The Morrison Government is today launching a new coordinated approach to tackling pancreatic cancer and has committed $20.3 million to improve outcomes and survival for Australians affected by the disease.
“Pancreatic cancer is the third leading cause of cancer death in Australia, and over the last 40 years the number of Australians diagnosed with pancreatic cancer has more than tripled,” Minister for Health, Greg Hunt, said.
“Pancreatic cancer has significantly poorer outcomes than many other cancers and has a devastating impact on the lives of all those affected.
“This is why I invited Cancer Australia to develop the National Pancreatic Cancer Roadmap. The $20 million investment towards a national and coordinated approach will accelerate improvements in outcomes and survival for Australians affected by pancreatic cancer.”
To revolutionise the early detection, management and care of people diagnosed with pancreatic cancer, $3.3 million will address five priorities outlined in the roadmap, including culturally appropriate models of care.
The Medical Research Future Fund (MRFF) will also fund research aligning with two roadmap priorities:
- $6 million to progress therapeutic approaches for improving the management of pain and symptoms in individuals with pancreatic cancer through the MRFF Emerging Priorities and Consumer Driven Research Initiative.
- $6 million for involvement in international collaborative clinical trials through the MRFF Clinical Trials Activity Initiative.
In addition, The Morrison Government will provide $5 million to support the Pancreatic Centre – located at Epworth HealthCare in Victoria – to seek ways to detect pancreatic cancer early and improve treatment options for people affected by the disease.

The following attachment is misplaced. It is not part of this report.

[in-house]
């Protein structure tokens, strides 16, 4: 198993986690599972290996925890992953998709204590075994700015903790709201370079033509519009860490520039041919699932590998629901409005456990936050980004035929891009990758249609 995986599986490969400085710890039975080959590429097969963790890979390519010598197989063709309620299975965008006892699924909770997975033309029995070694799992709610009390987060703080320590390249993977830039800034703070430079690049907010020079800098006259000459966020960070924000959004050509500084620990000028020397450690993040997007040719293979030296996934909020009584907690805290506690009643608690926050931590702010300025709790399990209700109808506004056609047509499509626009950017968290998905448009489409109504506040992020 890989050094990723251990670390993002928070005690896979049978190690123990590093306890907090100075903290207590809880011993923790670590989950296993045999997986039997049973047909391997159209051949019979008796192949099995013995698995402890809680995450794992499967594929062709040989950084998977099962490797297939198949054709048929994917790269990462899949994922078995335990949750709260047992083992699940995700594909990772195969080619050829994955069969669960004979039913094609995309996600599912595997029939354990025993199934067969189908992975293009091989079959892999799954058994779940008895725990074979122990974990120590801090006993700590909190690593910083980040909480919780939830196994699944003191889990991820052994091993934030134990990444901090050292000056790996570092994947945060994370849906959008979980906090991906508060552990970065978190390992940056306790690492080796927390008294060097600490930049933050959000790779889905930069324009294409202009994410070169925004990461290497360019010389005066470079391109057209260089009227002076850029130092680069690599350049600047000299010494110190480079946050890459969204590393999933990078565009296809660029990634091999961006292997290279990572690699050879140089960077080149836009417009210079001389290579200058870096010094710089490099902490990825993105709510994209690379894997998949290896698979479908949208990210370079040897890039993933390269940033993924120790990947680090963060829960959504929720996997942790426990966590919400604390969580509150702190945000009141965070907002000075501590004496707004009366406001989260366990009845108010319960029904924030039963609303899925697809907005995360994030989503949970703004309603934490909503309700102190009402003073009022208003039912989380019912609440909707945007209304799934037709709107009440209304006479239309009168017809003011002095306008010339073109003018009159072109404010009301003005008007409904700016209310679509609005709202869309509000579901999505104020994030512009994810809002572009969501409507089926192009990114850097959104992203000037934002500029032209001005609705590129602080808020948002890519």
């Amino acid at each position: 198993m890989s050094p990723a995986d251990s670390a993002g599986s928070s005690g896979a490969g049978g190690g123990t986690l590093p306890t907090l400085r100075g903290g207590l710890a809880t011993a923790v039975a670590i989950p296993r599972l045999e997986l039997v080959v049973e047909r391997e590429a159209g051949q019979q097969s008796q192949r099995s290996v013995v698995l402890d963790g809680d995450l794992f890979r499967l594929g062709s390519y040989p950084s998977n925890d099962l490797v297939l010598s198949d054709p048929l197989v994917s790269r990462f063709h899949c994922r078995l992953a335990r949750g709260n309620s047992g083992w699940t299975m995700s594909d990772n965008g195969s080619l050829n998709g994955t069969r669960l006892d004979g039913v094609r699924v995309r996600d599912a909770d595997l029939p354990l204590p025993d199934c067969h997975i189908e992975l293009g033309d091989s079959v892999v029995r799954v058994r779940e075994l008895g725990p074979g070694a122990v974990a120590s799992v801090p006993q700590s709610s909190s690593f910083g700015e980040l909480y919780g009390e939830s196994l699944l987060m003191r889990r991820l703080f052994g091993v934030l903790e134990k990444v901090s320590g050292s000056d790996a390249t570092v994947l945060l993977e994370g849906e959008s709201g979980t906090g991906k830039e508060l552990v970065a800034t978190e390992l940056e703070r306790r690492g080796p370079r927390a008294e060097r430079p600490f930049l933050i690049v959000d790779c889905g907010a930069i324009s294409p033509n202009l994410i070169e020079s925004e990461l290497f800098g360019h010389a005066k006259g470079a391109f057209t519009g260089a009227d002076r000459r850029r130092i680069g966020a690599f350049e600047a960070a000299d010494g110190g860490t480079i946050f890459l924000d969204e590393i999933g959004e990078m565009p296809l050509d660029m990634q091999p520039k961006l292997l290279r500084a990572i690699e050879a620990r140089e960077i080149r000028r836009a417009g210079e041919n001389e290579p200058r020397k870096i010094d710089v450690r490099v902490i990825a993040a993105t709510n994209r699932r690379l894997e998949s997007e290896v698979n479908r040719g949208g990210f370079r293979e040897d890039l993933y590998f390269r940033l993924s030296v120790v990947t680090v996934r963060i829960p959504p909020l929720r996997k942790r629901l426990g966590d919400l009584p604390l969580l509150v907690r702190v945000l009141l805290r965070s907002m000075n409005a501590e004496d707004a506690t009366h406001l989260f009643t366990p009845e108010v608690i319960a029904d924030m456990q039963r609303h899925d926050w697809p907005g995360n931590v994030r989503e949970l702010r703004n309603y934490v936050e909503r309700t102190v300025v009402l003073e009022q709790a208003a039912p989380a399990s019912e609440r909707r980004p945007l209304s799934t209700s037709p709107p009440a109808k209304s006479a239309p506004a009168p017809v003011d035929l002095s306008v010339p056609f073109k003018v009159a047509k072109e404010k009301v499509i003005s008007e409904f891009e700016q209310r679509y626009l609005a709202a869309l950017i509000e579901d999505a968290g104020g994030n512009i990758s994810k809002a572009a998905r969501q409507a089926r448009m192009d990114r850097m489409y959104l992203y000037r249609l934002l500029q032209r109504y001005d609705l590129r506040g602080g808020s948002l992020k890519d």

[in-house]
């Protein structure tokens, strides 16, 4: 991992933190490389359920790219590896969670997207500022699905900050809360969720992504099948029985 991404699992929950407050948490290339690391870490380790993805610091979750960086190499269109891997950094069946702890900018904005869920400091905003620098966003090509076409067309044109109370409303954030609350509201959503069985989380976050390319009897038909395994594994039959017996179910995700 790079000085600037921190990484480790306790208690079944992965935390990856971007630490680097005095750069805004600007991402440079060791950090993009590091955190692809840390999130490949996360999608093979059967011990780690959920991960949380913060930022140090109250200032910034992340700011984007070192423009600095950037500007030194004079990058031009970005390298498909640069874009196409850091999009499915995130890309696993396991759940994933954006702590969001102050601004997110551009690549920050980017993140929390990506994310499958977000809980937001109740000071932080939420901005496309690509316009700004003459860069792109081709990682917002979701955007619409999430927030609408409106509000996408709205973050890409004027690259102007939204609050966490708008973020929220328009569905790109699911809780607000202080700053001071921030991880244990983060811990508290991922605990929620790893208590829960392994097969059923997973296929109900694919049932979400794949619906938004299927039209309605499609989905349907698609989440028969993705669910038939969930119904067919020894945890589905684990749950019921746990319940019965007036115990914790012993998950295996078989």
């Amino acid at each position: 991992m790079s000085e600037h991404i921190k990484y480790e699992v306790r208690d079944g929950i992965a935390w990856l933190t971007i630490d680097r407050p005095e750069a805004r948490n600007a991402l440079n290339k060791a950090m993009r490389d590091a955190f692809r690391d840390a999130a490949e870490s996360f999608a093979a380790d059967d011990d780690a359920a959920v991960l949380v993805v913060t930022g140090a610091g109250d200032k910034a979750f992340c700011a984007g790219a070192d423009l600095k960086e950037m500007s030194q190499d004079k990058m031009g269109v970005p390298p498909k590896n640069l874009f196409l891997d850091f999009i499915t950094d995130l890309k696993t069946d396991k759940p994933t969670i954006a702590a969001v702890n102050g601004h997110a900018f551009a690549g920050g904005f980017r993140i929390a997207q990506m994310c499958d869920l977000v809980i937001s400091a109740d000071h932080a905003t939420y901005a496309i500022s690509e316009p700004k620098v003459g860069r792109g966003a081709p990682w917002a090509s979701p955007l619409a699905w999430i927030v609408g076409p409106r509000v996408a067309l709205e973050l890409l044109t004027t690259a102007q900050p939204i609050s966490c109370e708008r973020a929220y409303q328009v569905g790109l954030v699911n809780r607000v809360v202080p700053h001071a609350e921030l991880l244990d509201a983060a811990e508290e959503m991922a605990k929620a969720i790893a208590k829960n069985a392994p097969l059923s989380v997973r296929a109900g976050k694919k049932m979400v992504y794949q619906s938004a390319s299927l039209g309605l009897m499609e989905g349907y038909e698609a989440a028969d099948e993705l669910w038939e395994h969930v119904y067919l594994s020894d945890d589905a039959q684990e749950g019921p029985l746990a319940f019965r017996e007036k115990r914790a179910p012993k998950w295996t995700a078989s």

The release of the roadmap comes as Professor Dorothy Keefe PSM is re-appointed as Cancer Australia Chief Executive Officer for a further three years.
“I am delighted to announce Professor Keefe will continue in this important role,” Minister Hunt said. “She is a qualified and experienced clinician with a long-term interest in cancer research.
“Professor Keefe will play a key role in delivering the first Australian Cancer Plan, which reflects the Government’s commitment to set out national priorities and actions over the next 10 years to improve outcomes for people affected by cancer.”
Professor Keefe said she was delighted to have been reappointed and proud of the staff and agency’s accomplishments over the past three years.
“Cancer Australia has completed an enquiry into lung cancer screening, developed the national pancreatic cancer roadmap being announced today, delivered extensive resources responding to the COVID‑19 pandemic, and a website for Aboriginal and Torres Strait Islander people affected by cancer,” Professor Keefe said.
The National Pancreatic Cancer Roadmap identifies key priority areas and strategies for collective action over the next five years to 2027. These priority areas have been developed with stakeholders and cover all aspects of the pancreatic cancer pathway, including prevention, early detection, diagnosis, treatment, supportive and palliative care, and pancreatic cancer research.
“The Roadmap is for the Australian community,” Professor Keefe said. “Its implementation will be a collective responsibility involving people affected by pancreatic cancer, health professionals, professional colleges, researchers, pancreatic cancer organisations, peak bodies, non-government and government organisations.”
The Roadmap is an interactive, easy to use website, where users can easily identify information in their areas of interest across pancreatic research, treatment and care.